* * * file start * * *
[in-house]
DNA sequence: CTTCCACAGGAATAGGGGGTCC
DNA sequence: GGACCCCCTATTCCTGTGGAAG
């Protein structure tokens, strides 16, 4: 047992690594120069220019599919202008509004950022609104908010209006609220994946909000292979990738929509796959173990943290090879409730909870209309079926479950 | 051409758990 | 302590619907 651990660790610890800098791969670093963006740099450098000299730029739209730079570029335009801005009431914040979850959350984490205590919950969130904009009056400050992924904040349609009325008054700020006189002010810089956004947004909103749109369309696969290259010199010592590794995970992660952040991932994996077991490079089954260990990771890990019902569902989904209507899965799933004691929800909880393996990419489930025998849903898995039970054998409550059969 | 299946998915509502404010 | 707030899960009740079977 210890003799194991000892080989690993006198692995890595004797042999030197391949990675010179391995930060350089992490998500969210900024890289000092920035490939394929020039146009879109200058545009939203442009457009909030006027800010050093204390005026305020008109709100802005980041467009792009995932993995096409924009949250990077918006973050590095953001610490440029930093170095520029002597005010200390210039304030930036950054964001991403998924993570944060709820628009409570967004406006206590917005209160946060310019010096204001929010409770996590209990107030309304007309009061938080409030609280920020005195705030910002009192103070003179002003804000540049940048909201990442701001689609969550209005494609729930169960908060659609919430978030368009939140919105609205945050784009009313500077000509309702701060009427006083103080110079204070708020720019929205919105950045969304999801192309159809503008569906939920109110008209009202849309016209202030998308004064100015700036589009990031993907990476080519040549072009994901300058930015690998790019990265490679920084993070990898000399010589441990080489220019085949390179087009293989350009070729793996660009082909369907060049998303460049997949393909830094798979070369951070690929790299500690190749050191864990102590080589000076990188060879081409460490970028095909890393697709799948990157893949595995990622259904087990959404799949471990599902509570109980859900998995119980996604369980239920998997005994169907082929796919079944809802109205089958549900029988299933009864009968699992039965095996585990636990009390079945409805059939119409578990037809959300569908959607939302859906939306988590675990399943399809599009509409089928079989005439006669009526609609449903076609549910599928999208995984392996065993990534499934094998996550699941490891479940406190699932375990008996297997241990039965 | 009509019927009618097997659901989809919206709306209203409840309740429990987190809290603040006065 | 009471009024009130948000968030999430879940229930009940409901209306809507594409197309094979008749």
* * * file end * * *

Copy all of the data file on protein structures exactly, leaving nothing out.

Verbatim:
[in-house]
DNA sequence: CTTCCACAGGAATAGGGGGTCC
DNA sequence: GGACCCCCTATTCCTGTGGAAG
């Protein structure tokens, strides 16, 4: 047992690594120069220019599919202008509004950022609104908010209006609220994946909000292979990738929509796959173990943290090879409730909870209309079926479950 | 051409758990 | 302590619907 651990660790610890800098791969670093963006740099450098000299730029739209730079570029335009801005009431914040979850959350984490205590919950969130904009009056400050992924904040349609009325008054700020006189002010810089956004947004909103749109369309696969290259010199010592590794995970992660952040991932994996077991490079089954260990990771890990019902569902989904209507899965799933004691929800909880393996990419489930025998849903898995039970054998409550059969 | 299946998915509502404010 | 707030899960009740079977 210890003799194991000892080989690993006198692995890595004797042999030197391949990675010179391995930060350089992490998500969210900024890289000092920035490939394929020039146009879109200058545009939203442009457009909030006027800010050093204390005026305020008109709100802005980041467009792009995932993995096409924009949250990077918006973050590095953001610490440029930093170095520029002597005010200390210039304030930036950054964001991403998924993570944060709820628009409570967004406006206590917005209160946060310019010096204001929010409770996590209990107030309304007309009061938080409030609280920020005195705030910002009192103070003179002003804000540049940048909201990442701001689609969550209005494609729930169960908060659609919430978030368009939140919105609205945050784009009313500077000509309702701060009427006083103080110079204070708020720019929205919105950045969304999801192309159809503008569906939920109110008209009202849309016209202030998308004064100015700036589009990031993907990476080519040549072009994901300058930015690998790019990265490679920084993070990898000399010589441990080489220019085949390179087009293989350009070729793996660009082909369907060049998303460049997949393909830094798979070369951070690929790299500690190749050191864990102590080589000076990188060879081409460490970028095909890393697709799948990157893949595995990622259904087990959404799949471990599902509570109980859900998995119980996604369980239920998997005994169907082929796919079944809802109205089958549900029988299933009864009968699992039965095996585990636990009390079945409805059939119409578990037809959300569908959607939302859906939306988590675990399943399809599009509409089928079989005439006669009526609609449903076609549910599928999208995984392996065993990534499934094998996550699941490891479940406190699932375990008996297997241990039965 | 009509019927009618097997659901989809919206709306209203409840309740429990987190809290603040006065 | 009471009024009130948000968030999430879940229930009940409901209306809507594409197309094979008749």